Monday, February 20, 2006

VG REVIEW: Guitar Hero

Aaaaaand we're back. Sorry for the delay folks.

Red Octane, for PlayStation 2
rat­ed T for Teen (mild lyrics), $79.99

Do you secretly strum your tennis racket when no one is looking?

Do you insist upon silence when your favorite five-minute guitar solo comes on the radio?

Do you daydream about achieving rock stardom despite your own musical ineptitude?

Ladies and gentlemen, do you suffer from the pain of rockingout-itis?

Well, fear not dear reader, because “Guitar Hero” is here to save the day. Whether you are an ace shredder or barely able to finger a C chord, this game will have you feeling like a true heavy metal god in no time.

The game is the brainchild of Harmonix, creators of the popular “Karaoke Revolution” series and other notable rhythm-based games. “Guitar Hero” is similar in structure to those titles, but with one notable difference, a guitar-shaped controller.

Featuring five colored buttons along the fret, a “strum bar” and a whammy bar, the controller is meant to be used with you standing up, legs splayed in true rock form.

In the game, colored buttons scroll toward the player. By holding onto the matching fret button and hitting the strum bar at the right moment, you’re able to play the song. Miss too many notes and the band starts looking for a new guitarist.

Hitting the whammy bar on long notes raises your score. You can also raise your score through the Star Power meter. Fill it up by nailing a particular series of notes. Then, tilt your ax upward and watch your virtual counterpart do some crazy tricks that will drive the crowd wild.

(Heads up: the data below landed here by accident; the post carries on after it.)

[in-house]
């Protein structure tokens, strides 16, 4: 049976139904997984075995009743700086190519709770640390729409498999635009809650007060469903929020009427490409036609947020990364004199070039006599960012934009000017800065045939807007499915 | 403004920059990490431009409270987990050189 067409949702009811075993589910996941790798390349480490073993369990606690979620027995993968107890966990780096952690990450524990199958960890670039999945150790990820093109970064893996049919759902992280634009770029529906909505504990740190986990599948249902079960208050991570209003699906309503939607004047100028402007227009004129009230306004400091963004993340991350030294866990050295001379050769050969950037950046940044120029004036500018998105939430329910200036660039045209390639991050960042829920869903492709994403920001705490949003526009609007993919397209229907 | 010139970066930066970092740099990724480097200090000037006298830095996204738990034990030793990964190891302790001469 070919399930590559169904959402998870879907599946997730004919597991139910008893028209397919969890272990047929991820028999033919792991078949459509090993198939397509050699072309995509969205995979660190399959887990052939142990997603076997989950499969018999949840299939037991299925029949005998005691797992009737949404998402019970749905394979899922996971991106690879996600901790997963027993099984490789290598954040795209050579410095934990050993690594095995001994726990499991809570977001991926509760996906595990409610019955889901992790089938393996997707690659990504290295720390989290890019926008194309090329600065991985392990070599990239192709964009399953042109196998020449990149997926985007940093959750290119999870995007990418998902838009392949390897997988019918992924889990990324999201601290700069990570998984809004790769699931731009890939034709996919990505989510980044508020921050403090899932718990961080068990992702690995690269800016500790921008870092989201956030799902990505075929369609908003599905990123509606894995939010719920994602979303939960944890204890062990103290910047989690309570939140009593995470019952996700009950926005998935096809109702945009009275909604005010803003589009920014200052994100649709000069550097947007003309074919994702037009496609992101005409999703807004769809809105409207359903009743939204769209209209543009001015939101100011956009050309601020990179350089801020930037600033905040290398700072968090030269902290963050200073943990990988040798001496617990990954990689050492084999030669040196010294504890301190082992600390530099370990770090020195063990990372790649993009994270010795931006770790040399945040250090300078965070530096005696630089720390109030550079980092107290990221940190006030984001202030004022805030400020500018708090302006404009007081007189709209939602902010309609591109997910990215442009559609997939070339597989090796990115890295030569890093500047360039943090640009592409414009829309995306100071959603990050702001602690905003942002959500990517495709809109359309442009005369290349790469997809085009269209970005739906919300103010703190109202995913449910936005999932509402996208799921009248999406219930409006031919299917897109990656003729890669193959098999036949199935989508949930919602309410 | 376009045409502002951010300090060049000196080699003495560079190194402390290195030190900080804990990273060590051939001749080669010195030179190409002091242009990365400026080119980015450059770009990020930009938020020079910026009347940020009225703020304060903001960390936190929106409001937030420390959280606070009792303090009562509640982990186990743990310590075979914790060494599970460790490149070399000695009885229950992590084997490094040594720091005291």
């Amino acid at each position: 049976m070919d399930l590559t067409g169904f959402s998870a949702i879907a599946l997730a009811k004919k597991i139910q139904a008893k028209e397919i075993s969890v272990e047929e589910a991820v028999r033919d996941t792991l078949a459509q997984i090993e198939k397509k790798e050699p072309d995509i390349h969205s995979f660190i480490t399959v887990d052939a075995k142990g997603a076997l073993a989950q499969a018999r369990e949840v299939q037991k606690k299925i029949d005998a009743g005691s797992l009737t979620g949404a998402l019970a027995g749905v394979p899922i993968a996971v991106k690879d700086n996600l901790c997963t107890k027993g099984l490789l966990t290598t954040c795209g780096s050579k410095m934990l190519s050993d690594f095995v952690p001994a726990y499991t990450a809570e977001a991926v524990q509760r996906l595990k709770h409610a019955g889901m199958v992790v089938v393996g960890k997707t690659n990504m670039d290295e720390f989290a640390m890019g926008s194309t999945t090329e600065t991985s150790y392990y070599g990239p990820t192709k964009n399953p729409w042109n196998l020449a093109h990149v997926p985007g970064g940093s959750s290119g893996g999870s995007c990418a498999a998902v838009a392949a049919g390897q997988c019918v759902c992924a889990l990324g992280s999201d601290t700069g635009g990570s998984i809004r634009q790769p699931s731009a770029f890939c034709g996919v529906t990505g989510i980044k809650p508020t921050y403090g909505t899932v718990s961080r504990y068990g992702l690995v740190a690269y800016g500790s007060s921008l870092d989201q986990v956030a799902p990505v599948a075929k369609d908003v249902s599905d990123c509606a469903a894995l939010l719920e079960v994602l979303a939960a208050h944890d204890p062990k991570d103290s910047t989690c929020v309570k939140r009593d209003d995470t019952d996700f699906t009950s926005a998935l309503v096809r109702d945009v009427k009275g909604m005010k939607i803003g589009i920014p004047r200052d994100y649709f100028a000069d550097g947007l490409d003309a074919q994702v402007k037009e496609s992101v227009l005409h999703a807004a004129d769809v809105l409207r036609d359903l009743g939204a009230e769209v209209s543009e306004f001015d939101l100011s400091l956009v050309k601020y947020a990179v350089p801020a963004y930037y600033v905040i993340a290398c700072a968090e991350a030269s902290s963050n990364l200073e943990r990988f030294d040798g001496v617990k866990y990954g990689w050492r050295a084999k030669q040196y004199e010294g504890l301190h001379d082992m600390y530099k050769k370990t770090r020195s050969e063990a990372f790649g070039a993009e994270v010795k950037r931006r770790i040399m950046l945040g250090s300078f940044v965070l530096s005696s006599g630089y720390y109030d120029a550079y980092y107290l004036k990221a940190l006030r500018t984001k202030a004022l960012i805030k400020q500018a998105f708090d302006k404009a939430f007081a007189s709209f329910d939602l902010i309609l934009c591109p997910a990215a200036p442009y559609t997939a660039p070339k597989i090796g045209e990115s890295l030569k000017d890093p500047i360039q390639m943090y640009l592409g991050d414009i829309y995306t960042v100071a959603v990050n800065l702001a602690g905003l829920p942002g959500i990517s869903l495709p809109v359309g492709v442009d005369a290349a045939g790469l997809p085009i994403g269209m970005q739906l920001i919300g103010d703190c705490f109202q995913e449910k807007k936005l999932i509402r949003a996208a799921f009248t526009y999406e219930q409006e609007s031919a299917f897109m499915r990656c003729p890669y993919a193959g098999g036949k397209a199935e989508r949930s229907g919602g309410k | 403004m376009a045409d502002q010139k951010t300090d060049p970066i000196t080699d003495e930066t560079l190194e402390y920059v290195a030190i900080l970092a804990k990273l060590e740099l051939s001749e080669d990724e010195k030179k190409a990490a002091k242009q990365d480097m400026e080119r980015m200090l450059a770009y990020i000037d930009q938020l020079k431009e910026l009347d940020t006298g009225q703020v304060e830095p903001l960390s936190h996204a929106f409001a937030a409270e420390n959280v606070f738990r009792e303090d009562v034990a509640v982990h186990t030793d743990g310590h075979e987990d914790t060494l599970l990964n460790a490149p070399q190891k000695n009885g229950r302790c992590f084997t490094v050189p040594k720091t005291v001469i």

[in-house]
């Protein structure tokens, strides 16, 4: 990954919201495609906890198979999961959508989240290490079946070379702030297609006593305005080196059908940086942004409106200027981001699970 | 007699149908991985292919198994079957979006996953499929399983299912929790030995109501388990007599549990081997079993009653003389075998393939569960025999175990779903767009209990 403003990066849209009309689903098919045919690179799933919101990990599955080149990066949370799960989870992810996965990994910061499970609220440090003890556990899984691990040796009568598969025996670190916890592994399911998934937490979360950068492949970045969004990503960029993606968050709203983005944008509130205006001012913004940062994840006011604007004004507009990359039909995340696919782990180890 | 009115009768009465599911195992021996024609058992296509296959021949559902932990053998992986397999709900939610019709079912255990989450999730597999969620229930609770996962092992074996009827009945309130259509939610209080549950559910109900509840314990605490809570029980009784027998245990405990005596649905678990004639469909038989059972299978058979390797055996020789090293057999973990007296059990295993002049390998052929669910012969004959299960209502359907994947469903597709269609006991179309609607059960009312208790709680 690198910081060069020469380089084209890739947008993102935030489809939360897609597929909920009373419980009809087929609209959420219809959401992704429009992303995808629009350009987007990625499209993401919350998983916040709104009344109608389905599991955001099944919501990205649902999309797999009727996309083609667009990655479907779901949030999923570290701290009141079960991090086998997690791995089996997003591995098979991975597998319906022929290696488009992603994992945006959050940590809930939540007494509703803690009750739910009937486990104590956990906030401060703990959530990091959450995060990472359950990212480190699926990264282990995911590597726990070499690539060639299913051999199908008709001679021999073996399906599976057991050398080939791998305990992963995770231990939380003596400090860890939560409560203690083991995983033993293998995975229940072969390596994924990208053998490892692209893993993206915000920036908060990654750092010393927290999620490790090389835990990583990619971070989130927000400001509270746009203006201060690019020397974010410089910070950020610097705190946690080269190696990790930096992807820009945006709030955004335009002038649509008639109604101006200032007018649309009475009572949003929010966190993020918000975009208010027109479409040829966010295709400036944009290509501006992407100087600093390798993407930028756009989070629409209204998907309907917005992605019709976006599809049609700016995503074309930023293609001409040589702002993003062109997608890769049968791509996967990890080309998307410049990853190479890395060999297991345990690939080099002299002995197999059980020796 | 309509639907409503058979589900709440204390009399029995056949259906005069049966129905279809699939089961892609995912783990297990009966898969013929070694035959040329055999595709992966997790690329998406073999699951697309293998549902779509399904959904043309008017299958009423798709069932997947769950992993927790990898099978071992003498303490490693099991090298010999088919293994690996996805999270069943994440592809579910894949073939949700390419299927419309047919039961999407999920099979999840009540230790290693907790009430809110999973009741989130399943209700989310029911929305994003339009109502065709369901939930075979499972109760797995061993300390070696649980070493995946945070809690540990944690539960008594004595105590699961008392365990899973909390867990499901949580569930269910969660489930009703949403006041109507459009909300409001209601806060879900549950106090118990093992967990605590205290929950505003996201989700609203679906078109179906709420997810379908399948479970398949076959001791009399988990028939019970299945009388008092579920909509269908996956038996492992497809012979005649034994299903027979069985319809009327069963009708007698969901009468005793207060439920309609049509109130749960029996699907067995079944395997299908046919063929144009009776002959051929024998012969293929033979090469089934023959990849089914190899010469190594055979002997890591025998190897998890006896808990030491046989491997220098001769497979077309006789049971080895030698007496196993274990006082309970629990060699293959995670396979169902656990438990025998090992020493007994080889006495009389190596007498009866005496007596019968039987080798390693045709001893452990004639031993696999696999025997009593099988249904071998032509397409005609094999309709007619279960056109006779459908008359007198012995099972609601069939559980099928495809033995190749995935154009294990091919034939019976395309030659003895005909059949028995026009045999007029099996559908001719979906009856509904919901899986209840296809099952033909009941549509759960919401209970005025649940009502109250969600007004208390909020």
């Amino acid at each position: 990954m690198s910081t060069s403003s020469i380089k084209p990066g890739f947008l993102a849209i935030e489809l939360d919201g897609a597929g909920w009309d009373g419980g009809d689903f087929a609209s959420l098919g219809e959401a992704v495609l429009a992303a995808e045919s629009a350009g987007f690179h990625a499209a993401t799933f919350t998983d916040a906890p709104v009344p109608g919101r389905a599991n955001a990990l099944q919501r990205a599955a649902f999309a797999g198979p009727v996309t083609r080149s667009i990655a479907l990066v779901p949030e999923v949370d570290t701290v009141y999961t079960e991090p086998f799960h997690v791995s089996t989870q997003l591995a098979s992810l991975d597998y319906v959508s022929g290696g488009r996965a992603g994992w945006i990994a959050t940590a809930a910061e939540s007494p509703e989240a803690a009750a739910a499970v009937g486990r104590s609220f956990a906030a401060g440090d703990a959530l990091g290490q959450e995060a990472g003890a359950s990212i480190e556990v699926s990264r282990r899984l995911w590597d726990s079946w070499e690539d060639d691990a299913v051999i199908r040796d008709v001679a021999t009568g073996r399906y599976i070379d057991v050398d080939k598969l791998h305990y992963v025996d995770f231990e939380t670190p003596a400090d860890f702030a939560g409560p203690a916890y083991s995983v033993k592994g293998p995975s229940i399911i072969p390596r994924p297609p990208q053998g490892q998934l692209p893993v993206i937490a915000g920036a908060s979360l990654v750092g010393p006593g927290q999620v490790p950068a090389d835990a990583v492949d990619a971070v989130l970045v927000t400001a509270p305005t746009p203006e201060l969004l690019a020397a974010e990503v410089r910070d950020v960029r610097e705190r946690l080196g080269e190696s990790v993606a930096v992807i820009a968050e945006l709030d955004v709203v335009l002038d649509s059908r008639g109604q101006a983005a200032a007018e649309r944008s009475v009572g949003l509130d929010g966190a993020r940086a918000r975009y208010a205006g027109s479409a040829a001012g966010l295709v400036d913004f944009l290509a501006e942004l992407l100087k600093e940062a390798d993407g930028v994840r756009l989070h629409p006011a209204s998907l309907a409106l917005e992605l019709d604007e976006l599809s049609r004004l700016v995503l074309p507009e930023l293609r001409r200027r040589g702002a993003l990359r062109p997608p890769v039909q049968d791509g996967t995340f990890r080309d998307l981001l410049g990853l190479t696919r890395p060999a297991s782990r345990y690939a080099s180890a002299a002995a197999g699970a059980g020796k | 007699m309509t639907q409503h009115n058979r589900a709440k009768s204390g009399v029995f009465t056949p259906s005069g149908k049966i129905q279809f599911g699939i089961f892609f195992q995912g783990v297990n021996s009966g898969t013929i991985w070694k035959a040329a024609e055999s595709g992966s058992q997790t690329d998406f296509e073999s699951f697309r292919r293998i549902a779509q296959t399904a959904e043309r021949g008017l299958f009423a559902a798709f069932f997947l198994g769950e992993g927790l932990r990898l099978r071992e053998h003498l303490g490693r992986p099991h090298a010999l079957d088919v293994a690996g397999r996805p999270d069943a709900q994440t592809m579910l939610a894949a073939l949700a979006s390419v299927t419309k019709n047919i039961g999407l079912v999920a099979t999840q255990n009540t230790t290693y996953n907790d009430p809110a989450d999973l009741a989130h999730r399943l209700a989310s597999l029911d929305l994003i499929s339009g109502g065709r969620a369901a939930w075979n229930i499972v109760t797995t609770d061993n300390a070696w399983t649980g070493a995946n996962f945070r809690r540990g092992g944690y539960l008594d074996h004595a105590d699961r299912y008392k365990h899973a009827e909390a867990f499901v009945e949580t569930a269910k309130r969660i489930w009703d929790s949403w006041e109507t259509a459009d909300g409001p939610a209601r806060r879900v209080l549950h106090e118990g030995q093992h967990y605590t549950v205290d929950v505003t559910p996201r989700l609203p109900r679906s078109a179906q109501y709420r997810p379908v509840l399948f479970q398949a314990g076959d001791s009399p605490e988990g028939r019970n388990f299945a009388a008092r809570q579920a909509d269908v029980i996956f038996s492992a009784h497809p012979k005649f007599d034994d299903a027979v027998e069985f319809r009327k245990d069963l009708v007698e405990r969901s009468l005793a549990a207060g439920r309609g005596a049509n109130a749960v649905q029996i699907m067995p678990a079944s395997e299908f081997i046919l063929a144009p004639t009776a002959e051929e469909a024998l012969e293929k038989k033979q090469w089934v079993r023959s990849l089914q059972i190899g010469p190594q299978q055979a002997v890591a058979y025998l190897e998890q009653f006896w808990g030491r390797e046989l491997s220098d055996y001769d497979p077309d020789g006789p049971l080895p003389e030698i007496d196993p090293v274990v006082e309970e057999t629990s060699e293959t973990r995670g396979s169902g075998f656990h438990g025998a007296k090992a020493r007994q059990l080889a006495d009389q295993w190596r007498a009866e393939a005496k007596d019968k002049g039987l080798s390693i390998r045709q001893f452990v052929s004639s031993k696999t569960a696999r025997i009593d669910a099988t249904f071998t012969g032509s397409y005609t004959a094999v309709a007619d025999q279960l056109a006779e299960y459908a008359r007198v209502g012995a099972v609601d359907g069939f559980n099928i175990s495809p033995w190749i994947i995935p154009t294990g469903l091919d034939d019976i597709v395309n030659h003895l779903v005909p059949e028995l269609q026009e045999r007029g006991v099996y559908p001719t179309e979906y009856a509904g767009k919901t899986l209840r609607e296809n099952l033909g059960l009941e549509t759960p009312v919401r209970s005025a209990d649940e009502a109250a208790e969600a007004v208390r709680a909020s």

Mention must be made of the soundtrack, which is impeccable, even though it’s mostly cover versions of popular songs. Classic tracks by Motorhead, Judas Priest, the Ramones, Megadeth, Jimi Hendrix and, of course, Black Sabbath, can all be found here. You might marvel at the exclusion of a particular artist (what, no AC/DC?) but it’s hard to argue with any of the songs included.

The one caveat is the huge spike in difficulty. I came off easy mode pretty sure of myself, only to be sweating bullets in normal mode and thoroughly trounced in hard mode. And for the love of God, don’t make me talk about expert mode.

That being the case, the game could really use a practice section to help you learn those trickier songs without risk of failure.

If you can afford the cost of an extra controller, definitely check out the multiplayer section, where you and a friend can rock out together, trading licks on a tune. (Yes, you can use a normal PS2 controller, but why would you want to?)

The genius of “Guitar Hero” is that it mimics actual, honest-to-goodness guitar playing close enough to maintain the illusion that you are actually playing the song and not just pressing a few buttons. And yet its setup is simple enough that you don’t feel the need to take lessons to succeed.

“Guitar Hero” is the rhythm game to end all rhythm games. The price might seem a tad high, but if you have a serious case of rockingout-itis, it’s worth every penny.

Copyright The Patriot-News, 2006


At 10:54 PM, Blogger Steve said...

I'm glad you were able to finally get a review copy! What a great game. I, too, got hung up on the hard level... I can't quite master that orange fret button or moving my hand up and down the fret to cover it.

At 12:49 PM, Blogger Chris Mautner said...

Yeah, I gave up about halfway through the hard level, though I plan on going back to it sometime soon. It's definately the best rhythm/music game I've ever played, bar none. Well, maybe except for Parappa ...


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